U.S. Sen. Ron Johnson (R–Wisconsin) was the first Republican to come out against the House of Representatives-approved tax cut bill last week.
Johnson’s reasoning was that the tax bill reduces taxes for subchapter-C corporations (including publicly traded corporations, which comprise all of 0.1 percent of U.S. businesses) but not for any other business, including subchapter-S corporations, limited liability companies, partnerships or sole proprietors.
Three Republican economists give their take on tax cuts:
Last week was a surprisingly good one for Republicans on their signature tax bill. First, they smartly added the repeal of the ObamaCare individual mandate tax, a move that cuts taxes for lower income Americans and reduces the deficit to make room for even more tax cuts. It doesn’t get better than that. Then they passed the bill out of the House by a bigger margin than most of the vote counters expected. Republicans rightly are rallying together to get this done by Christmas.
Let us be clear, this is not a great bill. It sure could be improved, as we describe below. But it is a good bill, and it will create a more prosperous economy that we believe will benefit all income groups. We have advised Donald Trump that 3 percent growth can be expanded to 3.5 percent to 4 percent, due to more businesses relocating back in America, more capital investment as the return of investment rises, and more higher paying jobs as the economy grows.
By the way, 3.5 percent growth would feel like an adrenaline rush after the sluggish 1.6 percent growth in President Obama’s final year in office. This also translates into at least $2 trillion more revenue to the federal government over the next decade and a declining national debt burden as a share of gross domestic product.
We hope Republicans stick with the repeal of the ObamaCare tax cut because this would deliver an enormous double policy victory. With the individual mandate gone, expect to see a mass rush for the exits as Americans freely choose new insurance plans that are affordable and tailored to the specific needs of their families.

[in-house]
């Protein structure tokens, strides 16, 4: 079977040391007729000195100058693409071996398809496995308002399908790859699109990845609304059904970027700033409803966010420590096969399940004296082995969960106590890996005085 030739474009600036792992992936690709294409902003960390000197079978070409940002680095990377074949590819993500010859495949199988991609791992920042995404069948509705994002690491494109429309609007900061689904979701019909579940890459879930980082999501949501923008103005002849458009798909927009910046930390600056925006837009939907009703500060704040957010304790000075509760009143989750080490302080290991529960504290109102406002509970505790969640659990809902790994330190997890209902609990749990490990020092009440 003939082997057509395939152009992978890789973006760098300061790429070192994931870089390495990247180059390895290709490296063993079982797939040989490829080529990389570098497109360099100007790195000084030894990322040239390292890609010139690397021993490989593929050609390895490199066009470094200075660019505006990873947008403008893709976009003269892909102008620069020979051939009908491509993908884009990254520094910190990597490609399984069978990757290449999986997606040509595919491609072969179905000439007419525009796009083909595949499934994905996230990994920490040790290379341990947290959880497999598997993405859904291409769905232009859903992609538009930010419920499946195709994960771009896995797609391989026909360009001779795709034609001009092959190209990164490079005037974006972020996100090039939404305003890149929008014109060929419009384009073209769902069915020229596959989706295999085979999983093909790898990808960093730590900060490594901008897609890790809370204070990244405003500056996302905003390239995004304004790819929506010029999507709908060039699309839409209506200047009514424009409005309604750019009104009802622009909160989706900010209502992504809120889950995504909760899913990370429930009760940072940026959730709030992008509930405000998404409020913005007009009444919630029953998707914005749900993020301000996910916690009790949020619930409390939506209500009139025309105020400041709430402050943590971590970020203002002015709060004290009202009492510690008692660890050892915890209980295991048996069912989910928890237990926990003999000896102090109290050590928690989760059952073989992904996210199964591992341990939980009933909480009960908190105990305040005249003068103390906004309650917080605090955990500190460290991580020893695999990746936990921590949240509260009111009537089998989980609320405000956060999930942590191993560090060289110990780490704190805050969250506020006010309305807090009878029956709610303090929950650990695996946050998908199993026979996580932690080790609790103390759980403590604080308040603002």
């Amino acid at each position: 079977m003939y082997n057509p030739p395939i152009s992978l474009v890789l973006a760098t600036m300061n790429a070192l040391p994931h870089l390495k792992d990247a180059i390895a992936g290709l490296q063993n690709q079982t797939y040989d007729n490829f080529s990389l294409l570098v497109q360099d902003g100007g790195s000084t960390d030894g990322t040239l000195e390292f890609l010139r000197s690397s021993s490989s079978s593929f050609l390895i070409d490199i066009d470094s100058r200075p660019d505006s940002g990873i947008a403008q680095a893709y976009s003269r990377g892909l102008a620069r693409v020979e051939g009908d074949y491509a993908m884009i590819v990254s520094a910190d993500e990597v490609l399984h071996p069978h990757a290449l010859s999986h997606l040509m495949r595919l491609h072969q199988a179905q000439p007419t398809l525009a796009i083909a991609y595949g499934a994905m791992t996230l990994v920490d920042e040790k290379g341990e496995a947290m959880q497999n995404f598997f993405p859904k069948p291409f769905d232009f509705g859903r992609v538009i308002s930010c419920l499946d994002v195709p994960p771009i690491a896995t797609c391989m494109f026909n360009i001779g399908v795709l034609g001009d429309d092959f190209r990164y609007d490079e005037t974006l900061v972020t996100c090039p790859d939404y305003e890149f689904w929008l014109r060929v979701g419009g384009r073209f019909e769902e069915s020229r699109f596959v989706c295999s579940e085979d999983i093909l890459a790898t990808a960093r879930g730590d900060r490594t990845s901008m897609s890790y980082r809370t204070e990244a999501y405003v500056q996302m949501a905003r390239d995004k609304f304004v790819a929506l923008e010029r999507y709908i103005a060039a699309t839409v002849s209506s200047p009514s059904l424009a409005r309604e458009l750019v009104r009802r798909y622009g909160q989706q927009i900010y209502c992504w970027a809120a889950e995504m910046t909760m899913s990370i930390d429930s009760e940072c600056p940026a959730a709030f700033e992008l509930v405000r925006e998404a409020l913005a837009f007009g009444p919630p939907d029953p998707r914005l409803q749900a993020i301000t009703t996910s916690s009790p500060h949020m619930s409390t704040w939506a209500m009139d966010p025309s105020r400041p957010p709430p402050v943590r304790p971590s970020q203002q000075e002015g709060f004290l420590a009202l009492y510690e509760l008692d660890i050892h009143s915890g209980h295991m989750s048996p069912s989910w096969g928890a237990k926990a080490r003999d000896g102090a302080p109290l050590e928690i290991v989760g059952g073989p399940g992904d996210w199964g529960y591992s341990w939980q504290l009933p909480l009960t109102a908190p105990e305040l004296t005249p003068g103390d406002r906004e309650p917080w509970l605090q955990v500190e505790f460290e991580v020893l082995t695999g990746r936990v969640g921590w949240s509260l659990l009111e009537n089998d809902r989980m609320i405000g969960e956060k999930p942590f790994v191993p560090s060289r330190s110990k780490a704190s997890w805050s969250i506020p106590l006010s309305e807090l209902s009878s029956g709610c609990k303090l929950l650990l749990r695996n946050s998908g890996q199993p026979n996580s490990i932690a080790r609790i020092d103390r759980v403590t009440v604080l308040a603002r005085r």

We are especially pleased that the 20 percent corporate rate, the heart and soul of the bill, remains intact. Talk of raising the rate to 22 percent would only water down the growth and jobs impact. We also believe the immediate business expensing will encourage businesses to start spending more of the cash they are sitting on. Thank God the un-American death tax is repealed. A lifetime of taxes is enough.
Repeal of the state income tax deduction will force states and cities to start spending more judiciously and help weed out waste in city hall and state capitals. New York and Connecticut spend almost twice per person on state and local government what New Hampshire spends, and yet services are better in the “live free or die” state. No longer will Uncle Sam underwrite one-third of municipal services. We hope this leads to more privatization of services and tax cuts all over the nation.
The tax bill can and should be improved in the Senate with these fixes. The bill should cut the highest income tax rate from 39.6 percent to 35 percent as in the original Trump plan. Everyone should get a tax rate reduction, and the most harmful rate is the highest one. The tax bill should add more relief for small business. Sen. Ron Johnson (R-Wis.) is right. Small businesses should see their rates cut closer to 25 percent, not 35 percent. They create half the jobs. To pay for this tax cut, close more corporate loopholes and cap more deductions.
There should be no backdoor capital gains tax hike. There are reports that the Republican plan would raise capital gains taxes on some long held stock. This is a bad idea. The rate should be cut, not raised on investment capital put at risk. Lawmakers should use the JFK and Reagan models of the 1960s and 1980s as the historical evidence for even bolder tax cuts. We believe that with modest revisions in the Senate, this could be the biggest pro-growth reform since the Reagan years, and it’s about time.
The end of the state and local tax deduction would be opposed in Wisconsin except that only one-third itemize deductions on their federal taxes. The House bill keeps the property tax deduction up to $10,000. A property tax bill beyond $10,000 would require, on average, a house valued beyond $500,000, which, perhaps ironically, would probably affect supposedly rich Republican voters the most.
The issue, of course, is that if you live in a low-tax state, your federal taxes are higher than they would be without the state and local tax deduction. This might be one way to finally enforce reducing state and local taxes, which remain too high.
Johnson is correct that tax breaks for business need to be broader than just C-corporations. Whatever a business spends its after-tax profits on — pay for employees, dividends for owners, or back into the business — is preferable than paying taxes, which as you know are paid by business customers, not the business.